Denny Sumner shared his beautiful AcroStar biplane. He scratch built it from plans from a 1973 Radio Control Modeler (RCM) magazine.
He had the wing ribs and formers laser cut. It is excellently covered with Ultracote, except for the black trim, which is MonoKote.
He has a build thread on RC Groups.
Originally designed for a glow .60-size motor, his power system consists of a Cobra 4120/14 (710Kv) outrunner, Scorpion 70 Amp ESC and Castle Creations BEC. He plans to try both an APC 12x8E and 13x8E prop to see which works best.
With a 4S 5300mAh LiPo battery, it weighs 5 pounds 14 ounces.
The bipe has 820 square inches of wing area for a wing loading of 16.51 ounces per square foot and a wing cube factor of 6.92.
Ken Myers shared two Dollar Tree Foam Board (DTFB) planes that he had built.
The first was a highly modified and enlarged FliteTest Old Fogey. His version is covered with TopFlite EconoKote and uses a Cobra C-2217/20, 72g, 960Kv outrunner with a 3S 1000mAh LiPo battery.
It required a lot of work to get it to fly well, but Ken now uses it as the introductory trainer for the club.
He noted that the FT Old Fogey, as designed and available on the FT Web site, has some serious flaws that lead to many folks not being able to fly it. The flaws include a vertical fin with not enough area and a rudder that is too large. The recommended CG is also incorrect.
Videos of why the originally designed Old Fogey is such a failure are at; theampeer.org/oldfogey-videos.html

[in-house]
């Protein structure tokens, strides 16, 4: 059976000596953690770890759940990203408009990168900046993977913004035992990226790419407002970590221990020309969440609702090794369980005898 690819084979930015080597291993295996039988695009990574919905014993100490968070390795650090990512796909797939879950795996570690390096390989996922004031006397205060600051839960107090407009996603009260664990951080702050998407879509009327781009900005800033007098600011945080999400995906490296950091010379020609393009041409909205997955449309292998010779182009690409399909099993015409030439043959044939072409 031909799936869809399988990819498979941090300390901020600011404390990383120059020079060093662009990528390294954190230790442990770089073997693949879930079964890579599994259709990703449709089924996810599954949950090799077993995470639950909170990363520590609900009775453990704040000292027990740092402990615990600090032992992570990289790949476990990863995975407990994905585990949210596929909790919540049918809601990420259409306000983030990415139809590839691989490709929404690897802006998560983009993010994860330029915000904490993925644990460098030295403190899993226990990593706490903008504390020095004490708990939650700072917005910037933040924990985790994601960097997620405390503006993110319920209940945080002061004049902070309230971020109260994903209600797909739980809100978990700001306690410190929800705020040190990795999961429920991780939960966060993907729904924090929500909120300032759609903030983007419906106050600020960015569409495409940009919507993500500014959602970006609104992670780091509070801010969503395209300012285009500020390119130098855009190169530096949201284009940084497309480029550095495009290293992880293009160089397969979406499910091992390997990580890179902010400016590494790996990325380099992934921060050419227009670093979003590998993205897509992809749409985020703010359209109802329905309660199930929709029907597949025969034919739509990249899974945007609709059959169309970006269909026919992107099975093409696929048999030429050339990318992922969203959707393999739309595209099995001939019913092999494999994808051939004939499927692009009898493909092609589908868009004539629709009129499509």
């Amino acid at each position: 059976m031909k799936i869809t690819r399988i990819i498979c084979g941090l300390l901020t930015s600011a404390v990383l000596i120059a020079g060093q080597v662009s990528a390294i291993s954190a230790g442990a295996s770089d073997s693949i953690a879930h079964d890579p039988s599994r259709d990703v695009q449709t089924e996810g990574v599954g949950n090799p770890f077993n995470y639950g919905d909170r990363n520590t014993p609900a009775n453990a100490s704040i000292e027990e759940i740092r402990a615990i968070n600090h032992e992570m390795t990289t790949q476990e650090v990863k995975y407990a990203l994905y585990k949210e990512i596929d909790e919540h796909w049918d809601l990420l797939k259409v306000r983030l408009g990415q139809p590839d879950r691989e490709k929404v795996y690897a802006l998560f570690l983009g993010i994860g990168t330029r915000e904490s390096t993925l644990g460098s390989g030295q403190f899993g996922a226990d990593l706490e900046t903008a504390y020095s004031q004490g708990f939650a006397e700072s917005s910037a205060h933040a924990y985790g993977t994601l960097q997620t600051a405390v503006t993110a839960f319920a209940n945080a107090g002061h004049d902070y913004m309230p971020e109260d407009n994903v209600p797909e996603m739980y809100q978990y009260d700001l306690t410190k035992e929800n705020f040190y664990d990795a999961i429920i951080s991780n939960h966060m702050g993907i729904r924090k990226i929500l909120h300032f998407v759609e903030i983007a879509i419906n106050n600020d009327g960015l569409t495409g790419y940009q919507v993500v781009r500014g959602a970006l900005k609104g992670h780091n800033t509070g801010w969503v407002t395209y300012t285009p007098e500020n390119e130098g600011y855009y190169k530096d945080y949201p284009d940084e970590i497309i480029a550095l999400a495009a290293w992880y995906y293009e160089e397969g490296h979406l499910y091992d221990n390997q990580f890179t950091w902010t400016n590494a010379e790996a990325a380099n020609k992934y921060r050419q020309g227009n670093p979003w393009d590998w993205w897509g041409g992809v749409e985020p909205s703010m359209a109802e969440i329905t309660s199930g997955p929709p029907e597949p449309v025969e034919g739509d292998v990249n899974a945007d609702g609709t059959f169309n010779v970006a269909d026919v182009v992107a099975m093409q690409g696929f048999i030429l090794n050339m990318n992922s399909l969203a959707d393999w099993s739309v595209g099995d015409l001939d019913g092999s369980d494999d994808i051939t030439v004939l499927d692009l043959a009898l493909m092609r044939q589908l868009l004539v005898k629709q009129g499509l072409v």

The second plane he shared was his self-designed DTFB Ugly Stik. It uses the proportions of an Ugly Stik. It features a true Clark-Y airfoil. It flies well and was easy to build.
He brought the planes to encourage folks to build not conventional material planes for the Mid-Am's new event and award, which was noted in last month’s Midwest RC Society Monitor.
Roger Wilfong shared two planes he’s been working on while recovering from his hip surgery.
The Mountain Models Art Chester Jeep is built from a kit.
It has a wingspan or 16", wing area: 58 sq.in. and a flying weight of about 1.1 oz. It uses a 'brick' type radio system from an indoor ARF.
It still needs a bit more finishing, but it is mostly done.
His Flying Models Sweet Patootie was built using plans from the June 2001 issue.
The vertical stabilizer is on the fuselage, below the "V" type horizontal stabilizer. Magnets hold on wing. It was originally designed as rubber powered model.
It also uses a 'brick' type radio system from an intoor ARF model.
He noted that it flies pretty well.